Monday, October 30, 2006

New Mexico – Land of Enchantment

You know what they say about the drink called margarita? One margarita, two margaritas, three margaritas – FLOOR!

That was me, three margaritas and I almost fell on the floor. I managed a reasonably elegant stagger to my cousin Sarah’s car, and to stay upright for about the first minute on the way back to her place. But, then I flaked out on the back seat. TH, who had sat in the front seat, said later that my snoring was appalling. I’m not sure if I believe I was that bad. But, it had been a heady day.

We’d left the shrine of miracles (El Santuario de Chimayó) late morning. There was time for a drive up to Truchas before lunch. For those of you that don’t speak Spanish, just try saying Truchas (like churches, but with a TR instead of a CH) It maybe hard to say, but it’s a place that is great to look at. In fact, don’t waste too much time trying to say it, just spend the time on getting yourself there.

Truchas (which means trout in Spanish) is a tiny, mountain town (population around 1000) perched on the scenic high road between Taos and Santa Fe. The town’s relative isolation over the years has meant it has remained unchanged over the centuries. The distinctive adobe architecture is likely to remain preserved now that there finally is a backlash against the "McCulture" of everywhere else.

At 8400 ft (that’s the same height as Mt Egmont/Taranaki) and with the clear, dry desert air, I felt I could see forever at Truchas - not just the mountains and valleys, but far, far beyond. One of my favourite artists is Georgia O’Keeffe. While she wasn't born in New Mexico, she had lived nearby on "Ghost Ranch" for nearly 40 years. She called this area of New Mexico "The Faraway". Her paintings of the rocks, flowers and desert landscapes captured the soul of the place.

I loved the green of New Zealand, but I was really smitten by this very different landscape. There was something in the texture and contrasts of the mottled browns, reds and tans that struck a resonance within me. It was completely unlike my homeland, yet I felt like saying to TH, "Let’s sell up in NZ, and come here to write, photograph and make babies."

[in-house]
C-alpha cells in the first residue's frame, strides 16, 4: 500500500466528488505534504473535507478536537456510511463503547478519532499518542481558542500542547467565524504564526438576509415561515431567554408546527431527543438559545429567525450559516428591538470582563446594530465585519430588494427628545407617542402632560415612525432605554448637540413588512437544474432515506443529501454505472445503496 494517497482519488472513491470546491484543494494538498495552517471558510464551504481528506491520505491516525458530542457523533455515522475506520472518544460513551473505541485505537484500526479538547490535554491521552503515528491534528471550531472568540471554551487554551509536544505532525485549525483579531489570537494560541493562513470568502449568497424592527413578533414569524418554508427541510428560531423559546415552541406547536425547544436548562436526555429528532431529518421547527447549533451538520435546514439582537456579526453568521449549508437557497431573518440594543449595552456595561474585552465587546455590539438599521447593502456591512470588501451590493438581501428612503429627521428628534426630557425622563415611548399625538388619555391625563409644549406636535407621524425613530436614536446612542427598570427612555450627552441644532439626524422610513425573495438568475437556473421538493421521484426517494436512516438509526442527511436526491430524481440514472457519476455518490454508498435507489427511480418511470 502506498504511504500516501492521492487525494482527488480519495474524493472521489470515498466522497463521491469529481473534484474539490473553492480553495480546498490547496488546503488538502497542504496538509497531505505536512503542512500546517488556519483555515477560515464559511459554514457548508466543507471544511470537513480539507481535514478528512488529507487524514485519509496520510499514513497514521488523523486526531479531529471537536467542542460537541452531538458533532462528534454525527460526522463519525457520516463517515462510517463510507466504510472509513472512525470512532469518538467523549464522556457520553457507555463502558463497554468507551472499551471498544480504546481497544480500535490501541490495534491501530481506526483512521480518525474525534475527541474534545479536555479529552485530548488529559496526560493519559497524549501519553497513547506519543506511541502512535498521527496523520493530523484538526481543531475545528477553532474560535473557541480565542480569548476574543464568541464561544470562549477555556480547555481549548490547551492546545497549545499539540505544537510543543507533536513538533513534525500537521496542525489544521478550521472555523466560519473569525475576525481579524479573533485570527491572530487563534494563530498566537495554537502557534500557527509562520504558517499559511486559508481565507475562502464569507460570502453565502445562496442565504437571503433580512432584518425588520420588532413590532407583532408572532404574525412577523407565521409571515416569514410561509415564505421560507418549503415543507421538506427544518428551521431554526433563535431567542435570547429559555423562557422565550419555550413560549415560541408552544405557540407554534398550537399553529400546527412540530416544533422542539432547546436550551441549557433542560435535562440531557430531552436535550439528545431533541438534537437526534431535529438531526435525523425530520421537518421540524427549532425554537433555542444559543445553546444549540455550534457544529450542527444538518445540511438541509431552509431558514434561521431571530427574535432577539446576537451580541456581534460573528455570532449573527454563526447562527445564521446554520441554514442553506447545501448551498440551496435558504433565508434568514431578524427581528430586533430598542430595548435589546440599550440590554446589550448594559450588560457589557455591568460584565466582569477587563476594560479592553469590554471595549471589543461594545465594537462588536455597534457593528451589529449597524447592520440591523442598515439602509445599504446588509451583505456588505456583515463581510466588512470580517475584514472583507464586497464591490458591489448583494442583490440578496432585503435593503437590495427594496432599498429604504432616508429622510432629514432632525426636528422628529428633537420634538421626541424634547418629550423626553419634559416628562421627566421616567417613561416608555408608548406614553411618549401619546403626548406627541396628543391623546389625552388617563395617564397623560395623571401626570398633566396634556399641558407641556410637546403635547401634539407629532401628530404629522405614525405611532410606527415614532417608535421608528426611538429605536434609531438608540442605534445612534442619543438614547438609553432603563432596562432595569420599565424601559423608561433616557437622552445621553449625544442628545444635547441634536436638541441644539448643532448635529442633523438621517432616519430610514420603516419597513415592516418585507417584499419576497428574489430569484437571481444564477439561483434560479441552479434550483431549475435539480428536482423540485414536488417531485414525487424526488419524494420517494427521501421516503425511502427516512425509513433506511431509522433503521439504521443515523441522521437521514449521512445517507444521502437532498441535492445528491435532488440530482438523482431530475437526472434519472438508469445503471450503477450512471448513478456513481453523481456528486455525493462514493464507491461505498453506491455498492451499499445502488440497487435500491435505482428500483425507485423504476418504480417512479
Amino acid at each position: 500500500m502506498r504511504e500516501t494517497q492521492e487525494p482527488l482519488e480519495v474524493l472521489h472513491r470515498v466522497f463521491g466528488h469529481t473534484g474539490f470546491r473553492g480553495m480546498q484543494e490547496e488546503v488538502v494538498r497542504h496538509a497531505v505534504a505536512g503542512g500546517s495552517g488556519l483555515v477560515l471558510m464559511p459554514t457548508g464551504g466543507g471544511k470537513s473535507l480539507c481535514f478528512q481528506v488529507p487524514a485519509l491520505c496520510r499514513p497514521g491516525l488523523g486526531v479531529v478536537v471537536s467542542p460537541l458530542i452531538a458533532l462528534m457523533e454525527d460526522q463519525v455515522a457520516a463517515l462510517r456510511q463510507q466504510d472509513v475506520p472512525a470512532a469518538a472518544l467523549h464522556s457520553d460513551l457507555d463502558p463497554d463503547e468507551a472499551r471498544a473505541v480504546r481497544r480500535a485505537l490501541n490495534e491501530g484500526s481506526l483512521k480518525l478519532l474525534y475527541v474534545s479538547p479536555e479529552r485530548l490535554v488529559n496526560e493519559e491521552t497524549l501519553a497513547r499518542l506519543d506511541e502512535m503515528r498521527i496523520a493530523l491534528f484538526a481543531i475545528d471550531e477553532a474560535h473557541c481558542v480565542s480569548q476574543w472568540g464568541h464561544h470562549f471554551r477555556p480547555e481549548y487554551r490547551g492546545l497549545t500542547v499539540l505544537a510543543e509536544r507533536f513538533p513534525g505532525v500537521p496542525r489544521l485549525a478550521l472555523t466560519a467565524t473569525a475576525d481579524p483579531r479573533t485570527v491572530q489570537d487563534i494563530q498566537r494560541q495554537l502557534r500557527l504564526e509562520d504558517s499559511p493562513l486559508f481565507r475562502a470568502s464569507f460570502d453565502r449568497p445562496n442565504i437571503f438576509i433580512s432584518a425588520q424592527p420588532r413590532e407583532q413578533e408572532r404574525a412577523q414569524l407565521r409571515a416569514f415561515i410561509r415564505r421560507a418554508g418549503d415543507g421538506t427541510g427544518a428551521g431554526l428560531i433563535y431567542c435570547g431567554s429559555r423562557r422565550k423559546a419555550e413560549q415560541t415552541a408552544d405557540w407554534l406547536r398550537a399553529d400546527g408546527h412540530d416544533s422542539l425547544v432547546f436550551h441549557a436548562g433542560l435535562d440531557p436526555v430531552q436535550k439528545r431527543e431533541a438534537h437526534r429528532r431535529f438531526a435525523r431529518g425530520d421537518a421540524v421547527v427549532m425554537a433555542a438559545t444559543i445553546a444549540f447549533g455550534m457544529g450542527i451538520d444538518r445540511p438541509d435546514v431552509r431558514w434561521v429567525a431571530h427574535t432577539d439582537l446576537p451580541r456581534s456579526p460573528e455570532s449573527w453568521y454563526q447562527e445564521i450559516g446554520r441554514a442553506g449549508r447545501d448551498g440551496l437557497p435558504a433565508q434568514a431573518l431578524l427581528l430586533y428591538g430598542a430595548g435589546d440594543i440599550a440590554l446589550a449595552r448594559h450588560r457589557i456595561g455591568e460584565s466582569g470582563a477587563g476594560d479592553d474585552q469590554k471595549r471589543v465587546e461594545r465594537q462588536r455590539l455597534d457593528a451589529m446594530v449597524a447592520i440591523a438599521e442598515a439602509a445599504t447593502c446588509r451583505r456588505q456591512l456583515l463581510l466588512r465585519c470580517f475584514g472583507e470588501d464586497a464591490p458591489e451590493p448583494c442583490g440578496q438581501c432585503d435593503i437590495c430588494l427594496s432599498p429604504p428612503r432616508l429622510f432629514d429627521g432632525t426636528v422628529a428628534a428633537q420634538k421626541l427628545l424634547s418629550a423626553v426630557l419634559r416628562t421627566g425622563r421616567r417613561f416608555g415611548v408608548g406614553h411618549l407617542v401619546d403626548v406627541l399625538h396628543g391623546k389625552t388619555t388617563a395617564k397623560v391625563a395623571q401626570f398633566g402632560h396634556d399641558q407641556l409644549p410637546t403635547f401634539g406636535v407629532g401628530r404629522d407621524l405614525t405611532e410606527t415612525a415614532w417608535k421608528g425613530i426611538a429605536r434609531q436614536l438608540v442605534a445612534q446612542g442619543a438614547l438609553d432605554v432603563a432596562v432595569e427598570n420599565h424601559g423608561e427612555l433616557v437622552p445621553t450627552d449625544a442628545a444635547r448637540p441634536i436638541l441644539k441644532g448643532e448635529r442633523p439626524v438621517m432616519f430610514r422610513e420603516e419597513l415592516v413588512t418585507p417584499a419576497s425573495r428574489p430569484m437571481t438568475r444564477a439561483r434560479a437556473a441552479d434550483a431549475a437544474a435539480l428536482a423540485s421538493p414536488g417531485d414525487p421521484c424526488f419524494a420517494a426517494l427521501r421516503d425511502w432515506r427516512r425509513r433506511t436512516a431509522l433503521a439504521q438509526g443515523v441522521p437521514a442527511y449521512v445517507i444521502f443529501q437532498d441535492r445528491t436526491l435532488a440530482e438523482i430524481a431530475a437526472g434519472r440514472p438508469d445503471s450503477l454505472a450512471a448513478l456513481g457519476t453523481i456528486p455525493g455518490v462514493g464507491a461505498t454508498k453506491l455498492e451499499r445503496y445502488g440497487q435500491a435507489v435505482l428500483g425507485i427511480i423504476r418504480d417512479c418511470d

And, I know what he would have said, "but, what about the surf?"

I have always lived near the ocean and can’t bear to be too far away from it. I love surfing – just the feel of waves makes me feel more alive than anything else.

Finally my hungry stomach rumbles diverted my attention from the glories around me. Sarah suggested we eat at Rancho de Chimayó, which back near the church.

This was a beautifully restored, century-old adobe hacienda, serving native New Mexico cuisine. It is still owned by the Jaramillo family and their ancestral family photographs hang on the white washed adobe walls. As well as a restaurant, the Hacienda has seven guest rooms, most with their own private courtyards.

We sat on the restaurant’s terraced patio for lunch. It was there I got my first taste of their Chimayó cocktail margaritas – a potent local tequila mix, with apple cider and fresh apples, slush-frozen in tall, wide-brimmed glasses, which were rimmed with salt. Very tasty and very more-ish.

Hence, I had one too many and dozed off on the way back to Sarah’s home at Pojoaque. At least I was spared more grim sights of the pilgrims on their way up to El Santuario de Chimayó.

By evening, I had recovered sufficiently to venture out to Santa Fe for dinner. In the falling dusk as we arrived, I could see attractive adobe buildings, gathered around a town square. There were lots of art galleries and small shops selling exquisite local goods and crafts. Joe and Sarah had selected a cosy little adobe bistro/cafe, called "Celebrations", on Canyon Road. The food was based on the traditional northern New Mexican style, with red and green chile, but with added taste sensations provided by imported ingredients. Perhaps earlier thoughts of the ocean motivated my choice. I had a delicately spiced scallop and salad dish. A perfect blend of tastes and it was delicious.

It had been an amazing day. I held hands with TH in the back seat of Joe and Sarah’s car and lolled my head back so I could see the shining desert sky out of the back window. Millions of stars lay cradled in the embrace of the mountains on the far horizon. Fabulous!

© Eventful Woman, 2006
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